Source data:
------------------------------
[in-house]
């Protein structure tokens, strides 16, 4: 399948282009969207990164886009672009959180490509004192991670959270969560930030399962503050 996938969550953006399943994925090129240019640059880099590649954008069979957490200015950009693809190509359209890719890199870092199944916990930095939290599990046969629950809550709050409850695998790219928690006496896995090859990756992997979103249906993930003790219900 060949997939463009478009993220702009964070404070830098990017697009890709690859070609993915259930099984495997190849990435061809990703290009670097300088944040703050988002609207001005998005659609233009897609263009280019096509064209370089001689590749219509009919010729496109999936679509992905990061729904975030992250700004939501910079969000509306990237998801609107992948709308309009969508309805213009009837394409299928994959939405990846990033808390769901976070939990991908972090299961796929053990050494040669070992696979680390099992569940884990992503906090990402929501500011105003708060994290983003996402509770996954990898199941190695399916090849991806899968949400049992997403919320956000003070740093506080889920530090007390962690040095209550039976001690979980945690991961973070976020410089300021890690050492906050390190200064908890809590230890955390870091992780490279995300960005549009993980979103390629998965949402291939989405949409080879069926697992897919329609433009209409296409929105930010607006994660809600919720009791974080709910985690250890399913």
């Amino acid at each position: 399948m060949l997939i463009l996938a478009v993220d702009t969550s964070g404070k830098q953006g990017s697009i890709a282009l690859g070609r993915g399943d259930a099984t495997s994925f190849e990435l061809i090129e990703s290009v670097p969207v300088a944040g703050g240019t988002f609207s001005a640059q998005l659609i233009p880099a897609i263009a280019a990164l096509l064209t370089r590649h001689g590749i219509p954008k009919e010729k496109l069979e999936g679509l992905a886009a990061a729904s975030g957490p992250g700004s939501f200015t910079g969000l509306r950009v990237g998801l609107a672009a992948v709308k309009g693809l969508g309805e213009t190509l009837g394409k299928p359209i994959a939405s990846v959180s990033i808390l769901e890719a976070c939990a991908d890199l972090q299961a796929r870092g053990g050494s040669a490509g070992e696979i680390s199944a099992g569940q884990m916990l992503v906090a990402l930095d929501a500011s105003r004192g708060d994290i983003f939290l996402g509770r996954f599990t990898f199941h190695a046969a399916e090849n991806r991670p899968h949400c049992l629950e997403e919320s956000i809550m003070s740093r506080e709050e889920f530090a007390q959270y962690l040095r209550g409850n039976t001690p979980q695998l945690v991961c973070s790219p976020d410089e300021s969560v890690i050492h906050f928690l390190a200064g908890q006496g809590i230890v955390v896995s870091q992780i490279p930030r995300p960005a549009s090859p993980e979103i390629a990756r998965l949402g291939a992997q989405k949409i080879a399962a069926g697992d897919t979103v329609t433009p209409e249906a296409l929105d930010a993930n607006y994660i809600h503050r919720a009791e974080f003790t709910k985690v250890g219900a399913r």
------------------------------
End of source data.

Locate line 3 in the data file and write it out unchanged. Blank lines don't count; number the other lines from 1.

């Amino acid at each position: 399948m060949l997939i463009l996938a478009v993220d702009t969550s964070g404070k830098q953006g990017s697009i890709a282009l690859g070609r993915g399943d259930a099984t495997s994925f190849e990435l061809i090129e990703s290009v670097p969207v300088a944040g703050g240019t988002f609207s001005a640059q998005l659609i233009p880099a897609i263009a280019a990164l096509l064209t370089r590649h001689g590749i219509p954008k009919e010729k496109l069979e999936g679509l992905a886009a990061a729904s975030g957490p992250g700004s939501f200015t910079g969000l509306r950009v990237g998801l609107a672009a992948v709308k309009g693809l969508g309805e213009t190509l009837g394409k299928p359209i994959a939405s990846v959180s990033i808390l769901e890719a976070c939990a991908d890199l972090q299961a796929r870092g053990g050494s040669a490509g070992e696979i680390s199944a099992g569940q884990m916990l992503v906090a990402l930095d929501a500011s105003r004192g708060d994290i983003f939290l996402g509770r996954f599990t990898f199941h190695a046969a399916e090849n991806r991670p899968h949400c049992l629950e997403e919320s956000i809550m003070s740093r506080e709050e889920f530090a007390q959270y962690l040095r209550g409850n039976t001690p979980q695998l945690v991961c973070s790219p976020d410089e300021s969560v890690i050492h906050f928690l390190a200064g908890q006496g809590i230890v955390v896995s870091q992780i490279p930030r995300p960005a549009s090859p993980e979103i390629a990756r998965l949402g291939a992997q989405k949409i080879a399962a069926g697992d897919t979103v329609t433009p209409e249906a296409l929105d930010a993930n607006y994660i809600h503050r919720a009791e974080f003790t709910k985690v250890g219900a399913r």